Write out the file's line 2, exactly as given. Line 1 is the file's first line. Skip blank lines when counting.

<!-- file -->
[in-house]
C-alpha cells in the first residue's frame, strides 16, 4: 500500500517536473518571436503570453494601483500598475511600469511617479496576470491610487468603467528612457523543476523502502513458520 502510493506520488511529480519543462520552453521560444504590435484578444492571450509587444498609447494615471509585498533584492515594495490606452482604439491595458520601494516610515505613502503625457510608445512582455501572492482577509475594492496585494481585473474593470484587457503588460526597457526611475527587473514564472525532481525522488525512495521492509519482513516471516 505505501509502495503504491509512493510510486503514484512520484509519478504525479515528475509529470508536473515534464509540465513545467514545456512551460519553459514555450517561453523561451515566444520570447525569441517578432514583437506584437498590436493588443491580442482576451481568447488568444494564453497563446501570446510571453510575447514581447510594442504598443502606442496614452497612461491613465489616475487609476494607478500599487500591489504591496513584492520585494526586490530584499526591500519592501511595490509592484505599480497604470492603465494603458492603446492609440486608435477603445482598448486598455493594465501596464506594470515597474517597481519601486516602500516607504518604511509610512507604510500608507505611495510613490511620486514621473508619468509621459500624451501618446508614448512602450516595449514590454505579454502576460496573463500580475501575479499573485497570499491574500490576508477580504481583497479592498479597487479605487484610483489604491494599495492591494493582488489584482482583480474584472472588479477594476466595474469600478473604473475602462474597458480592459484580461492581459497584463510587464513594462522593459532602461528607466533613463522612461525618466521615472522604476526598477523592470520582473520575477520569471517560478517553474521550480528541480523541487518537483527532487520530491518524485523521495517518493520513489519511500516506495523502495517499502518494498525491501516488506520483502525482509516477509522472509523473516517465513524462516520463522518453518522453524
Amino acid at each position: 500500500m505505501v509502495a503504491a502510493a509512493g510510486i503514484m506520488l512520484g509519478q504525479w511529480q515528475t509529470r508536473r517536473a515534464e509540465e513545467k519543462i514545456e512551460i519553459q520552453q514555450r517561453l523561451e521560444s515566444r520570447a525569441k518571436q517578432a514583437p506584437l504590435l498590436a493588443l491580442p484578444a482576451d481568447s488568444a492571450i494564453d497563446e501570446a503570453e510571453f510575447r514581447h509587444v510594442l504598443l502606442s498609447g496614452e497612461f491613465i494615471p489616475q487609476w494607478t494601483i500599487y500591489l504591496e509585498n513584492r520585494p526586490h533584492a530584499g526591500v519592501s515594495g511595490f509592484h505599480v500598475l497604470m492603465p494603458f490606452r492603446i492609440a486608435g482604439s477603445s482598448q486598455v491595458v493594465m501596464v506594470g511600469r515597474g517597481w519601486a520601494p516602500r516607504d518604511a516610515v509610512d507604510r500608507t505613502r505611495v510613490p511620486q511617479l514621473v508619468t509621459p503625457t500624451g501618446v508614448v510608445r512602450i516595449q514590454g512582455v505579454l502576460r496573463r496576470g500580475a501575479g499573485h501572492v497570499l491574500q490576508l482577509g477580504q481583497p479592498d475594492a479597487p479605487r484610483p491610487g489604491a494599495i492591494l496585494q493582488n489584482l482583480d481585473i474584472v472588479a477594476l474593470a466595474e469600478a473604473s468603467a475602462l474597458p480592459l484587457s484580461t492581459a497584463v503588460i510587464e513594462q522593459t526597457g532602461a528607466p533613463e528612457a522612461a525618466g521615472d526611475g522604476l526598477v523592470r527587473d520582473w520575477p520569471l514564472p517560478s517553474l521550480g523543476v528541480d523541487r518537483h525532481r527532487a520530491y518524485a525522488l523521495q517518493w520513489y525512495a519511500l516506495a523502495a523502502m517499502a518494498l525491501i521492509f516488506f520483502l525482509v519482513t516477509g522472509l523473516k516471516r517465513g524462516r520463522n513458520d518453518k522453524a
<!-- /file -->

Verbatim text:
C-alpha cells in the first residue's frame, strides 16, 4: 500500500517536473518571436503570453494601483500598475511600469511617479496576470491610487468603467528612457523543476523502502513458520 502510493506520488511529480519543462520552453521560444504590435484578444492571450509587444498609447494615471509585498533584492515594495490606452482604439491595458520601494516610515505613502503625457510608445512582455501572492482577509475594492496585494481585473474593470484587457503588460526597457526611475527587473514564472525532481525522488525512495521492509519482513516471516 505505501509502495503504491509512493510510486503514484512520484509519478504525479515528475509529470508536473515534464509540465513545467514545456512551460519553459514555450517561453523561451515566444520570447525569441517578432514583437506584437498590436493588443491580442482576451481568447488568444494564453497563446501570446510571453510575447514581447510594442504598443502606442496614452497612461491613465489616475487609476494607478500599487500591489504591496513584492520585494526586490530584499526591500519592501511595490509592484505599480497604470492603465494603458492603446492609440486608435477603445482598448486598455493594465501596464506594470515597474517597481519601486516602500516607504518604511509610512507604510500608507505611495510613490511620486514621473508619468509621459500624451501618446508614448512602450516595449514590454505579454502576460496573463500580475501575479499573485497570499491574500490576508477580504481583497479592498479597487479605487484610483489604491494599495492591494493582488489584482482583480474584472472588479477594476466595474469600478473604473475602462474597458480592459484580461492581459497584463510587464513594462522593459532602461528607466533613463522612461525618466521615472522604476526598477523592470520582473520575477520569471517560478517553474521550480528541480523541487518537483527532487520530491518524485523521495517518493520513489519511500516506495523502495517499502518494498525491501516488506520483502525482509516477509522472509523473516517465513524462516520463522518453518522453524